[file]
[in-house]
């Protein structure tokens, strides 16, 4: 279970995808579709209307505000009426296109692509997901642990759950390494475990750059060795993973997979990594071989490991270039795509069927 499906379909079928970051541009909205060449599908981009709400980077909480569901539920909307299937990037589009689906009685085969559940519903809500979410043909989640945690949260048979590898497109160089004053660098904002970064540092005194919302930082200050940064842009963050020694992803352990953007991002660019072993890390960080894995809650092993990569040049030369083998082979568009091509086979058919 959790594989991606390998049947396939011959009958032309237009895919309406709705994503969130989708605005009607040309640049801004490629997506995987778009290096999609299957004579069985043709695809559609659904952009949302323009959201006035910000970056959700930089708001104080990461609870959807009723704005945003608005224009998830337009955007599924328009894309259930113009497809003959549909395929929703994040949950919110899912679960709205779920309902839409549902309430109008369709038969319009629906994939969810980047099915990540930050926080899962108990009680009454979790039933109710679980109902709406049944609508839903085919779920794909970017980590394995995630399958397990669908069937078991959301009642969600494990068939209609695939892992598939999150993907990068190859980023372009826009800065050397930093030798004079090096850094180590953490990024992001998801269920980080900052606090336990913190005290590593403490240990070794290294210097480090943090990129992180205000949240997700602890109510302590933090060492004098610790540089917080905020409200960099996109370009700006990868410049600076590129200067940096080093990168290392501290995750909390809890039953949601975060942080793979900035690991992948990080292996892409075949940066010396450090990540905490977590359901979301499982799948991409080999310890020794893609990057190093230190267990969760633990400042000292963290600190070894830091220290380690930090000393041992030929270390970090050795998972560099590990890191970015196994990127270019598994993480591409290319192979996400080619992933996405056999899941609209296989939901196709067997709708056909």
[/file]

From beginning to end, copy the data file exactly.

[in-house]
């Protein structure tokens, strides 16, 4: 279970995808579709209307505000009426296109692509997901642990759950390494475990750059060795993973997979990594071989490991270039795509069927 499906379909079928970051541009909205060449599908981009709400980077909480569901539920909307299937990037589009689906009685085969559940519903809500979410043909989640945690949260048979590898497109160089004053660098904002970064540092005194919302930082200050940064842009963050020694992803352990953007991002660019072993890390960080894995809650092993990569040049030369083998082979568009091509086979058919 959790594989991606390998049947396939011959009958032309237009895919309406709705994503969130989708605005009607040309640049801004490629997506995987778009290096999609299957004579069985043709695809559609659904952009949302323009959201006035910000970056959700930089708001104080990461609870959807009723704005945003608005224009998830337009955007599924328009894309259930113009497809003959549909395929929703994040949950919110899912679960709205779920309902839409549902309430109008369709038969319009629906994939969810980047099915990540930050926080899962108990009680009454979790039933109710679980109902709406049944609508839903085919779920794909970017980590394995995630399958397990669908069937078991959301009642969600494990068939209609695939892992598939999150993907990068190859980023372009826009800065050397930093030798004079090096850094180590953490990024992001998801269920980080900052606090336990913190005290590593403490240990070794290294210097480090943090990129992180205000949240997700602890109510302590933090060492004098610790540089917080905020409200960099996109370009700006990868410049600076590129200067940096080093990168290392501290995750909390809890039953949601975060942080793979900035690991992948990080292996892409075949940066010396450090990540905490977590359901979301499982799948991409080999310890020794893609990057190093230190267990969760633990400042000292963290600190070894830091220290380690930090000393041992030929270390970090050795998972560099590990890191970015196994990127270019598994993480591409290319192979996400080619992933996405056999899941609209296989939901196709067997709708056909």